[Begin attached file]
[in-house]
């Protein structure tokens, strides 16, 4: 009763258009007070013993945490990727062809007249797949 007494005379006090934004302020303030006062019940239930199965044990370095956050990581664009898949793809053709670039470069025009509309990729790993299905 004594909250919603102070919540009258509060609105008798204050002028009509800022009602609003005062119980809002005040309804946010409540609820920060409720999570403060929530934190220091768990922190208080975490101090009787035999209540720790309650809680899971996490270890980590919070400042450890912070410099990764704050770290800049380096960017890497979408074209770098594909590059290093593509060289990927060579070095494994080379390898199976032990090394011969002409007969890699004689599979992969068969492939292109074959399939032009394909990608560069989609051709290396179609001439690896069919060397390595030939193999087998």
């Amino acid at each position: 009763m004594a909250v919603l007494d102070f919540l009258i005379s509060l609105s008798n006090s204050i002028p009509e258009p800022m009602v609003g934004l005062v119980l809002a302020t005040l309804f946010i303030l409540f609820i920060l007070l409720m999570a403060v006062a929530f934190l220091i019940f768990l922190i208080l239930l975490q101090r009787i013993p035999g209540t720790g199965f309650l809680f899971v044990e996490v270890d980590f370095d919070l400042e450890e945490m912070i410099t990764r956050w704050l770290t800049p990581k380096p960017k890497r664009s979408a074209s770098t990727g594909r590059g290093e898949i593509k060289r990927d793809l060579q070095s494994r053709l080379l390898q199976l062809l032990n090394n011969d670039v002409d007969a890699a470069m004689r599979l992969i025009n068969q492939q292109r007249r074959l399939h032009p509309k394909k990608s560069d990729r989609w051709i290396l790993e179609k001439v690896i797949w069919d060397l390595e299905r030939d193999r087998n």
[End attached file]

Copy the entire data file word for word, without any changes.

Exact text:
[in-house]
């Protein structure tokens, strides 16, 4: 009763258009007070013993945490990727062809007249797949 007494005379006090934004302020303030006062019940239930199965044990370095956050990581664009898949793809053709670039470069025009509309990729790993299905 004594909250919603102070919540009258509060609105008798204050002028009509800022009602609003005062119980809002005040309804946010409540609820920060409720999570403060929530934190220091768990922190208080975490101090009787035999209540720790309650809680899971996490270890980590919070400042450890912070410099990764704050770290800049380096960017890497979408074209770098594909590059290093593509060289990927060579070095494994080379390898199976032990090394011969002409007969890699004689599979992969068969492939292109074959399939032009394909990608560069989609051709290396179609001439690896069919060397390595030939193999087998």
């Amino acid at each position: 009763m004594a909250v919603l007494d102070f919540l009258i005379s509060l609105s008798n006090s204050i002028p009509e258009p800022m009602v609003g934004l005062v119980l809002a302020t005040l309804f946010i303030l409540f609820i920060l007070l409720m999570a403060v006062a929530f934190l220091i019940f768990l922190i208080l239930l975490q101090r009787i013993p035999g209540t720790g199965f309650l809680f899971v044990e996490v270890d980590f370095d919070l400042e450890e945490m912070i410099t990764r956050w704050l770290t800049p990581k380096p960017k890497r664009s979408a074209s770098t990727g594909r590059g290093e898949i593509k060289r990927d793809l060579q070095s494994r053709l080379l390898q199976l062809l032990n090394n011969d670039v002409d007969a890699a470069m004689r599979l992969i025009n068969q492939q292109r007249r074959l399939h032009p509309k394909k990608s560069d990729r989609w051709i290396l790993e179609k001439v690896i797949w069919d060397l390595e299905r030939d193999r087998n």